This is why I wish that I had not been concerned with how I looked and I had allowed those pictures to be taken… because only in showing the world how low Crohn’s disease and ulcerative colitis can take a person, can we ever hope to bring about understanding. While I hate to see more and more people being diagnosed with inflammatory bowel disease, I long for the day where IBD is known and understood, because with that knowledge and understanding will come the support necessary to find a cure.
Today’s post is actually The Stolen Colon’s very first guest post. This post is written by my good friend Lori. She and I first connected about a year ago online, realizing that we have shared many of the same battles throughout our lives, and soon figured out that we live just a few hours away from each other. We have kept in touch ever since and I had the amazing privilege of finally getting to meet her in person just a few months ago. And I have found that she’s even more amazing that I originally thought. I hope you enjoy getting to meet her, as well. I’ll let her take it from here.
In 2002 at the age of 24, and 9 months after getting married, I was diagnosed with Crohn’s disease. Like most people, I had no clue what this disease could do or what it meant. After 5 years of living with Crohn’s – I knew I was ready to be a mother! At the time, I was taking Remicade and Imuran. Stopping the medication during my pregnancy was not an option. The disease was too severe. In spite of this, I was able to give birth to a very healthy 9-lb baby boy.
Years on steroids and being on several medications had their side effects. I was in constant pain and swelling, and I was losing my hair. I had become very frail. I sustained a couple of painful injuries, including the time when I fell and broke both of my elbows. The continuing complications and the added stress to my quality of life, on top of still experiencing very active Crohn’s, helped me to decide that it was time for a change.
In 2012, I underwent a total proctocolectomy. A week prior to my surgery, I shared the news of my scheduled surgery with my five-year old son. I explained that I would be in the hospital for about a week. He came over to me and reassuringly placed his hands on my very swollen cheeks (from all the Prednisone) and said, “Mommy, the important thing is that you feel better!”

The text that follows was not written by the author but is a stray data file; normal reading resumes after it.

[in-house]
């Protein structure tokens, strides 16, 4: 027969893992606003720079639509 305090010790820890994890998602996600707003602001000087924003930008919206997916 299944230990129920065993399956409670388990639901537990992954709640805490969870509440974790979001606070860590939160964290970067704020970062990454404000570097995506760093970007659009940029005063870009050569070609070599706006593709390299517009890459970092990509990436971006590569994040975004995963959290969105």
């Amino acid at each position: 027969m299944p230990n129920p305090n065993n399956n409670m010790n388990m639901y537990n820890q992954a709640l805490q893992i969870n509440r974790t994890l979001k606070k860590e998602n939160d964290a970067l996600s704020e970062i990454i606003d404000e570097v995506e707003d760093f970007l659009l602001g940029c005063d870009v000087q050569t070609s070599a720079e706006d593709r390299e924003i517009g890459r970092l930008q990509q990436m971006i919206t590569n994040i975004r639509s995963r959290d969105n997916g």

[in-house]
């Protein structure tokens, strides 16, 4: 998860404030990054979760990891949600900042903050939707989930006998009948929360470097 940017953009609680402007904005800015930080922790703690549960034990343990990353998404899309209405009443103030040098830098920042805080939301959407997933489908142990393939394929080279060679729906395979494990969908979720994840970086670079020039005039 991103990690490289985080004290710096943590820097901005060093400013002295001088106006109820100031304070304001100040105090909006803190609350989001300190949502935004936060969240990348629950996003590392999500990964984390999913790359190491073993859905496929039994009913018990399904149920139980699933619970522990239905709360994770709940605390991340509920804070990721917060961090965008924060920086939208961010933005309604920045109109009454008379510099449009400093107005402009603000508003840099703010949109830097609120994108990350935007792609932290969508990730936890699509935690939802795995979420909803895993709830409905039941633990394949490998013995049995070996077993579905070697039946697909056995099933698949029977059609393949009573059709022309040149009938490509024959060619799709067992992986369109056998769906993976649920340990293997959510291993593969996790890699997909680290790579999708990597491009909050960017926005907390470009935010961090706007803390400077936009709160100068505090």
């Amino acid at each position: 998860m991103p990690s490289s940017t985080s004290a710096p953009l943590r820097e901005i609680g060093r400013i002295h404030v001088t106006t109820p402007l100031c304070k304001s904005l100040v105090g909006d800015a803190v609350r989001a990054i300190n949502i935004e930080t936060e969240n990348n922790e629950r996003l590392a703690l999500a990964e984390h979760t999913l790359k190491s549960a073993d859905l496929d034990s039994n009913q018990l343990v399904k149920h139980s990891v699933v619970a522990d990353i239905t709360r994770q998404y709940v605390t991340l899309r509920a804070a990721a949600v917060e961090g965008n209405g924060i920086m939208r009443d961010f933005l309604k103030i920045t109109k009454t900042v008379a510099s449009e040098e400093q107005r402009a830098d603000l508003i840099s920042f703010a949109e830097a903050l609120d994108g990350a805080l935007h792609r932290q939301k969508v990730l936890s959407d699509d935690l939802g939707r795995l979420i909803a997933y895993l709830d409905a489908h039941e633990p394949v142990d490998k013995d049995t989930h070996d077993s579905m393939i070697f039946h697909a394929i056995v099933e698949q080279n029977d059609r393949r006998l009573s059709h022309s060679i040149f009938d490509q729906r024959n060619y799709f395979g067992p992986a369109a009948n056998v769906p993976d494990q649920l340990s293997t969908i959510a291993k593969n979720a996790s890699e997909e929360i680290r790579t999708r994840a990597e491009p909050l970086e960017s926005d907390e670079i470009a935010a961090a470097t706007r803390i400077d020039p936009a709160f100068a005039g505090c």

After a 9–hour surgery, and a permanent ileostomy, I was finally able to gain control back in my life. My hair grew back, the swelling from all the steroids subsided, and almost immediately I could tell a huge difference in my pain level. I had hidden my illness for so long, that I forgot what it was like not to make twenty trips to the bathroom in a day or be in so much pain that my husband would have to pick me up off the floor.
My son, who is now six, calls my ostomy bag “my patch” (yes, he might be a little obsessed with pirates!),and loves that we can once again do all the things we love as a family without me being too sick. I was so worried that having an ostomy would negatively impact my life, that I wouldn’t be able to cope with the stigma around it, and that I would never be able to resume all the activities that I loved and missed so much. Little did I know, I wouldn’t have to give up anything. It restored the once lost “quality of life” to me. We can swim, spend hours on the beach, and I never have to worry about my bag or being close to the bathroom. I haven’t even had to change my wardrobe and my bag stays perfectly hidden even under a swimsuit!
One of my greatest fears, losing my colon to this horrible disease and the unknown impacts it would bring to my life, became my reality. My ostomy has not only changed my life and my health, it’s also brought some amazing people into my life. I’ve learned how to love and give back in a whole different way. It’s taught me not to use my disease in a way that hinders my life, but to share it to teach others. My hope is that this experience teaches my son that being different is OK, and that you can lead a beautiful life regardless of the obstacles.